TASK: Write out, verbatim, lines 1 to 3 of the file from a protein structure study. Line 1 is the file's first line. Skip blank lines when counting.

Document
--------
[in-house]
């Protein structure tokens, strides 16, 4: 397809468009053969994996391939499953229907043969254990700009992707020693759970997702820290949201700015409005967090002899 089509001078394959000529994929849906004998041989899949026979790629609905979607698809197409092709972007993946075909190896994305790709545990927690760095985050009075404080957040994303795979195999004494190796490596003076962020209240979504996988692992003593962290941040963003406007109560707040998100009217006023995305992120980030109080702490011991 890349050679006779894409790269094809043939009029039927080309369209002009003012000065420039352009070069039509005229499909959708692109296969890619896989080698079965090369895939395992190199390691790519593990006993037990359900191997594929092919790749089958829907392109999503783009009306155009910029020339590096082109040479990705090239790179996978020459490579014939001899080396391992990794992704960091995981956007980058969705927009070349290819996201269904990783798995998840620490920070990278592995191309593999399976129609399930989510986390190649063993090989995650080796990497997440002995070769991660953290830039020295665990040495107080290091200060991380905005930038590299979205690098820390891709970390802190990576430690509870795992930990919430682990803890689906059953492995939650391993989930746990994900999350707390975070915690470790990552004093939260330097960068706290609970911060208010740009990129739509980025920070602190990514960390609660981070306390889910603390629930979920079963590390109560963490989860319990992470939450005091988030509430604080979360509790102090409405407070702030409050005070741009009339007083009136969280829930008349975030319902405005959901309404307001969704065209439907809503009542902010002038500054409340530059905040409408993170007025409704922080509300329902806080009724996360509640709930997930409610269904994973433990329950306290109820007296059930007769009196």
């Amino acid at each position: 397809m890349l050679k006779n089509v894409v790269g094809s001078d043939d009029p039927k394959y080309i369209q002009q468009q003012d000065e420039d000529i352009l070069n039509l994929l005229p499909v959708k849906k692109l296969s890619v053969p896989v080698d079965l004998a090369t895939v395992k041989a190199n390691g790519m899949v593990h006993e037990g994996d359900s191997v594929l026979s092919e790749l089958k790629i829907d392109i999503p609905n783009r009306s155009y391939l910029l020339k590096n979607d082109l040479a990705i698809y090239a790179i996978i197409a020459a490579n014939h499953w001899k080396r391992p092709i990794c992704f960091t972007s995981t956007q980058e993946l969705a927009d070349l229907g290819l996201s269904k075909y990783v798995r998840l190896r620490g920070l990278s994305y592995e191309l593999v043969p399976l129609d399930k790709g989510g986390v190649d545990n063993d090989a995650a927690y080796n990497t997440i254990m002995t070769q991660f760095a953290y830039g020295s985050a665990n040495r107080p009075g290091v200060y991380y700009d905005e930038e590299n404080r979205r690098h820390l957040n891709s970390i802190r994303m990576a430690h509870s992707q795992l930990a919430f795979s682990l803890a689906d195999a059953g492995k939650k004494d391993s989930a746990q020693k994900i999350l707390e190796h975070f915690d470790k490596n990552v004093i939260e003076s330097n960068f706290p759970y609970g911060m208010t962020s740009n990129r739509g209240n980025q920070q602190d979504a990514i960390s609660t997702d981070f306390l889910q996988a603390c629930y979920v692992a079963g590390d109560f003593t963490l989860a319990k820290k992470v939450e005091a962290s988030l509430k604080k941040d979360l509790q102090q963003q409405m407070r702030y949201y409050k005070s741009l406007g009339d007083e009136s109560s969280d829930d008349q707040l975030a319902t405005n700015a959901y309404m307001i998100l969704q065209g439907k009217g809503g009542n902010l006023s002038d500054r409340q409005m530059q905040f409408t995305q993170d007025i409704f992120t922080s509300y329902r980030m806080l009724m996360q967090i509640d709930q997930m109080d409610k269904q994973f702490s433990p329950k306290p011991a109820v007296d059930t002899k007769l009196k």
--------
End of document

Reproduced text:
[in-house]
């Protein structure tokens, strides 16, 4: 397809468009053969994996391939499953229907043969254990700009992707020693759970997702820290949201700015409005967090002899 089509001078394959000529994929849906004998041989899949026979790629609905979607698809197409092709972007993946075909190896994305790709545990927690760095985050009075404080957040994303795979195999004494190796490596003076962020209240979504996988692992003593962290941040963003406007109560707040998100009217006023995305992120980030109080702490011991 890349050679006779894409790269094809043939009029039927080309369209002009003012000065420039352009070069039509005229499909959708692109296969890619896989080698079965090369895939395992190199390691790519593990006993037990359900191997594929092919790749089958829907392109999503783009009306155009910029020339590096082109040479990705090239790179996978020459490579014939001899080396391992990794992704960091995981956007980058969705927009070349290819996201269904990783798995998840620490920070990278592995191309593999399976129609399930989510986390190649063993090989995650080796990497997440002995070769991660953290830039020295665990040495107080290091200060991380905005930038590299979205690098820390891709970390802190990576430690509870795992930990919430682990803890689906059953492995939650391993989930746990994900999350707390975070915690470790990552004093939260330097960068706290609970911060208010740009990129739509980025920070602190990514960390609660981070306390889910603390629930979920079963590390109560963490989860319990992470939450005091988030509430604080979360509790102090409405407070702030409050005070741009009339007083009136969280829930008349975030319902405005959901309404307001969704065209439907809503009542902010002038500054409340530059905040409408993170007025409704922080509300329902806080009724996360509640709930997930409610269904994973433990329950306290109820007296059930007769009196």
């Amino acid at each position: 397809m890349l050679k006779n089509v894409v790269g094809s001078d043939d009029p039927k394959y080309i369209q002009q468009q003012d000065e420039d000529i352009l070069n039509l994929l005229p499909v959708k849906k692109l296969s890619v053969p896989v080698d079965l004998a090369t895939v395992k041989a190199n390691g790519m899949v593990h006993e037990g994996d359900s191997v594929l026979s092919e790749l089958k790629i829907d392109i999503p609905n783009r009306s155009y391939l910029l020339k590096n979607d082109l040479a990705i698809y090239a790179i996978i197409a020459a490579n014939h499953w001899k080396r391992p092709i990794c992704f960091t972007s995981t956007q980058e993946l969705a927009d070349l229907g290819l996201s269904k075909y990783v798995r998840l190896r620490g920070l990278s994305y592995e191309l593999v043969p399976l129609d399930k790709g989510g986390v190649d545990n063993d090989a995650a927690y080796n990497t997440i254990m002995t070769q991660f760095a953290y830039g020295s985050a665990n040495r107080p009075g290091v200060y991380y700009d905005e930038e590299n404080r979205r690098h820390l957040n891709s970390i802190r994303m990576a430690h509870s992707q795992l930990a919430f795979s682990l803890a689906d195999a059953g492995k939650k004494d391993s989930a746990q020693k994900i999350l707390e190796h975070f915690d470790k490596n990552v004093i939260e003076s330097n960068f706290p759970y609970g911060m208010t962020s740009n990129r739509g209240n980025q920070q602190d979504a990514i960390s609660t997702d981070f306390l889910q996988a603390c629930y979920v692992a079963g590390d109560f003593t963490l989860a319990k820290k992470v939450e005091a962290s988030l509430k604080k941040d979360l509790q102090q963003q409405m407070r702030y949201y409050k005070s741009l406007g009339d007083e009136s109560s969280d829930d008349q707040l975030a319902t405005n700015a959901y309404m307001i998100l969704q065209g439907k009217g809503g009542n902010l006023s002038d500054r409340q409005m530059q905040f409408t995305q993170d007025i409704f992120t922080s509300y329902r980030m806080l009724m996360q967090i509640d709930q997930m109080d409610k269904q994973f702490s433990p329950k306290p011991a109820v007296d059930t002899k007769l009196k």